Life is a give and take

UEL Scholar to shine in Glasgow 2014 while on her way to Rio 2016 with a recently collected continental medal

Until today, I have had nightmares due to narrowly missing out on the London 2012 Olympic Games. I could not imagine anything could be done to replace the loss of that qualifying spot. However I believe that life gives and takes…

I have had a tough year and a half  year since I missed out on the 2012 Olympics. People would think that I should of been over it a long time ago, however I must admit I think I just recently have started to pick myself back up with new goals and new dreams. A lot of things have happened and changes needed to be done in order to get my head to focus on the next two years, which is the period of the qualification time for the next Olympic Games in my sport, Judo.

Last year, I was loosing out before the quarter-finals almost at all the tournaments, which of course left me with gutted feelings and I ended up in the situation where I couldn’t see the light at the end of the tunnel anymore… To top it off, when I was about to get myself back in the game at the beginning of this year, I picked up a serious knee injury. It took me three months before I was able to stand on the mat again. I know three months is probably nothing, but in a life of an athlete three months can feel like three years at the time.

Once I was back on the mat, I had a good few weeks to prepare for the first Olympic qualification event in Madrid. In the meantime, my federation had announced the team for the 2014 Glasgow Commonwealth Games, and my name was on the list. Of course, I was happy and it was overwhelming but I did not jump around of the news as I knew my big job is Rio 2016 and I had so much going on that I had to stay focus, recover and get myself back on track.

Just when you think nothing can cross your way, it happens again. I got sick before the tournament whilst cutting weight. In Judo, and I believe I can speak for other contact sports too, players are cutting weight sometimes extremely in an unhealthy way. I was one of them, and after 14 years of doing it my body gave up on me. Everything happens for a reason they say, and it certainly did. So, when I got really sick, me and my coach decided to move up a weight-class. Now, I am fighting at the -63kg category.

I recently finished my studies at UEL which allowed me to relocate and start with a new, fresh, clean page. I would lie if I say I don’t miss UEL, but decisions had to be made to achieve my dream. I moved to Camberley to do full time judo. Moving to my current club, Camberley Judo Club was the best decision I made in a long time. The amount of support I am getting from my coach, Luke Preston is incredible, not to mention the team spirit we have. Why is it so special? Being in Great Britain but representing a different country is a real straggle, and getting any support is almost impossible. Luke Preston treats me just like any other player, and this is very rear.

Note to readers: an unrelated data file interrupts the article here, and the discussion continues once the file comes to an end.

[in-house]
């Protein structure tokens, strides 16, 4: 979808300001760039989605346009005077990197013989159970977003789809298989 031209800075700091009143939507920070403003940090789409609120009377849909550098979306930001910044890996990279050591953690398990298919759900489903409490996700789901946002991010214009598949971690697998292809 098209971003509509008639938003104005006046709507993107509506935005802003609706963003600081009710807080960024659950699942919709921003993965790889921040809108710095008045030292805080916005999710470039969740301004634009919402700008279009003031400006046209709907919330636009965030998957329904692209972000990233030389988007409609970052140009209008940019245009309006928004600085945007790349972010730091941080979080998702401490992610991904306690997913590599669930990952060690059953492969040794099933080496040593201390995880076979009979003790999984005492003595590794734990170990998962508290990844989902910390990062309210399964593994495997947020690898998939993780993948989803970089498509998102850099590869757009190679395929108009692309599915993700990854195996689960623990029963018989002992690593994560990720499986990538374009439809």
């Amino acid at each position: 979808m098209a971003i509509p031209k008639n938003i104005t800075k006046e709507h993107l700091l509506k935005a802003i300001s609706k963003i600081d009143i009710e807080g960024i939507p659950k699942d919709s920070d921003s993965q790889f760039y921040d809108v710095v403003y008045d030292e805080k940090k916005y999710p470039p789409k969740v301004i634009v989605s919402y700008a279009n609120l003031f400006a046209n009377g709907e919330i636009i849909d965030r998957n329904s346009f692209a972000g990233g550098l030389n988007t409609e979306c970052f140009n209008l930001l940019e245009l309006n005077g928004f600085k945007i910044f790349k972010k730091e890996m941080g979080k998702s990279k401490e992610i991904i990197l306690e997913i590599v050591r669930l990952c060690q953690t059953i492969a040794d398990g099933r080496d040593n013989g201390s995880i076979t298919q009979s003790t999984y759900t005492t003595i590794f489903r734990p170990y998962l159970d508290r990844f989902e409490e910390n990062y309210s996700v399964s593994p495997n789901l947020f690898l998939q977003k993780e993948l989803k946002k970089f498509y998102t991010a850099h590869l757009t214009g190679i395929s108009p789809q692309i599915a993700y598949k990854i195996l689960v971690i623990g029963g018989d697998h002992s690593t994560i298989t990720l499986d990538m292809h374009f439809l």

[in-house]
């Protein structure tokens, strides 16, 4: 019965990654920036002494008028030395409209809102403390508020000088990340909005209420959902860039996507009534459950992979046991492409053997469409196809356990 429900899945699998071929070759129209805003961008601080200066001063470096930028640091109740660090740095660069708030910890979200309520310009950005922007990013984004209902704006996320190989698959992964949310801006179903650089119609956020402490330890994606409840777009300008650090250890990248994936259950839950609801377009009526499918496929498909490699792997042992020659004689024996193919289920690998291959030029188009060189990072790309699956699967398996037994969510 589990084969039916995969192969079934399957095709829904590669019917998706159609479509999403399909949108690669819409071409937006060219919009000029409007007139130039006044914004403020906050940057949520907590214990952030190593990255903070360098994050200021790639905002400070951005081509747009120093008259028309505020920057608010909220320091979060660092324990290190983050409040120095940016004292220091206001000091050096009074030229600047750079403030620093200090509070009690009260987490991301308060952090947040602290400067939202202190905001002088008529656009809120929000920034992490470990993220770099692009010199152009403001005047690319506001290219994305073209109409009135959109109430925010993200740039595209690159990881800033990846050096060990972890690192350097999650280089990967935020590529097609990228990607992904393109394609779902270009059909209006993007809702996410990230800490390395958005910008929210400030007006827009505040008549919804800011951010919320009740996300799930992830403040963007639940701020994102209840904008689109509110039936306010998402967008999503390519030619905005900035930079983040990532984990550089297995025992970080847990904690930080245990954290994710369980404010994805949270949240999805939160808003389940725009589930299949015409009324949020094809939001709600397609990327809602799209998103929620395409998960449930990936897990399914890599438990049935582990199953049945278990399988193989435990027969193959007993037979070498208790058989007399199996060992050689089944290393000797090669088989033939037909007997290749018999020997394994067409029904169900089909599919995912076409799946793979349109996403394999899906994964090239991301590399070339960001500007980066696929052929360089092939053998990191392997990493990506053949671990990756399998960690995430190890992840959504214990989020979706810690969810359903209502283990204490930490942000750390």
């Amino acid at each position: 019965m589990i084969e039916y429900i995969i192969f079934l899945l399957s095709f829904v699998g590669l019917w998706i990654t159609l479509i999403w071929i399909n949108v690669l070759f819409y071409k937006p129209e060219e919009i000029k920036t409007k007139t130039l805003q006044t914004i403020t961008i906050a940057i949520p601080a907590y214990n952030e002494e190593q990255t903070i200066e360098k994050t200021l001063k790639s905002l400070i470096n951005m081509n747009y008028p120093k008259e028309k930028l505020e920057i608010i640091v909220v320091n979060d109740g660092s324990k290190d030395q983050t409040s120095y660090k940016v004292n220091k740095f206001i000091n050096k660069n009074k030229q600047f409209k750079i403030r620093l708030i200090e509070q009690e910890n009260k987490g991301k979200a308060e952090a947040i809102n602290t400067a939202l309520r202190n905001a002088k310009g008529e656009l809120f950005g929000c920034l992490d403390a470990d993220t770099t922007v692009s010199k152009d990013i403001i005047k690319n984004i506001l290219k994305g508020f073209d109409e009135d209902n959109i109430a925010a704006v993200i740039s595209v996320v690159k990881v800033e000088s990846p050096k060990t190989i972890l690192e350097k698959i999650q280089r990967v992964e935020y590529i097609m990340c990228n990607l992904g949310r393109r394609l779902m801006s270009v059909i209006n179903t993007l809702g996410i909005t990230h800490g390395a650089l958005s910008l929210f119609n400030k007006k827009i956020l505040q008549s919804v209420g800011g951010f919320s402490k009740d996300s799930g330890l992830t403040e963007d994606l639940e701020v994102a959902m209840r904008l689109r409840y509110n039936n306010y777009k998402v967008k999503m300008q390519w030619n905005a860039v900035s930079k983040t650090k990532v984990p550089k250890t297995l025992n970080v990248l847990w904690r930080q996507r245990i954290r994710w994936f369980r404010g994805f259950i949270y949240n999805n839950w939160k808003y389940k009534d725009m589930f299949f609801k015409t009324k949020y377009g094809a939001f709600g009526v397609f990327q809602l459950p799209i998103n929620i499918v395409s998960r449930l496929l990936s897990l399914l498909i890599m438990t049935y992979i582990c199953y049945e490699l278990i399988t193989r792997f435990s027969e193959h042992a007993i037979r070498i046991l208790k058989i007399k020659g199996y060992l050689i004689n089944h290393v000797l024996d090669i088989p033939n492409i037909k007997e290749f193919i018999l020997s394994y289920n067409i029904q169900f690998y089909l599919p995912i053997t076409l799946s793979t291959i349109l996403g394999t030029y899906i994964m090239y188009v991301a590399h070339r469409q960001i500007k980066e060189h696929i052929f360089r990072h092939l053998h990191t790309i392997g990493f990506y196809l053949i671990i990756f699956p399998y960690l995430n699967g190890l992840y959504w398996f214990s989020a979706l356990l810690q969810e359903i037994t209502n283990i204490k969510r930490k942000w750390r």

So what happened since I moved up a weight class? I headed out to Madrid and fought my heart out against my French opponent. I felt good, I felt fit and I enjoyed judo very much and being back on the mat. A penalty point let me to lose out on that contest, however I had no disappointments at all since it was a new weight class and my first competition since my injury. Two weeks later, I went to the Budapest Grand Prix and had my first contest against world nb 5 ranked German Judoka. I put up a good fight and felt already better than in Madrid. She managed to throw me in the last minute, for her to claim silver later on at that event. Disappointed? NOT at all.

Straight from Budapest I travelled to Mauritius to compete at the continental championships. A day later after landing, I was up on the mat once more and I have to say I was up for blood. I overcome my Chad, Tunisian and Cameroon opponent and only lost against last year’s winner from Morocco. I finished on third place. This bronze medal is very important for me to start climbing up on the world ranking in the new weight class.

In four weeks time I will be competing at the Commonwealth Games. I am very excited and looking forward to the whole experience, but most of all I am looking forward to make Ghana proud and became the first female judoka to win medal at the Commonwealth Games. History to be made and I want to be the one to do so.

I would like to thank for everyone’s support and I hope to make everyone, including UEL proud at the Glasgow 2014 Commonwealth Games.

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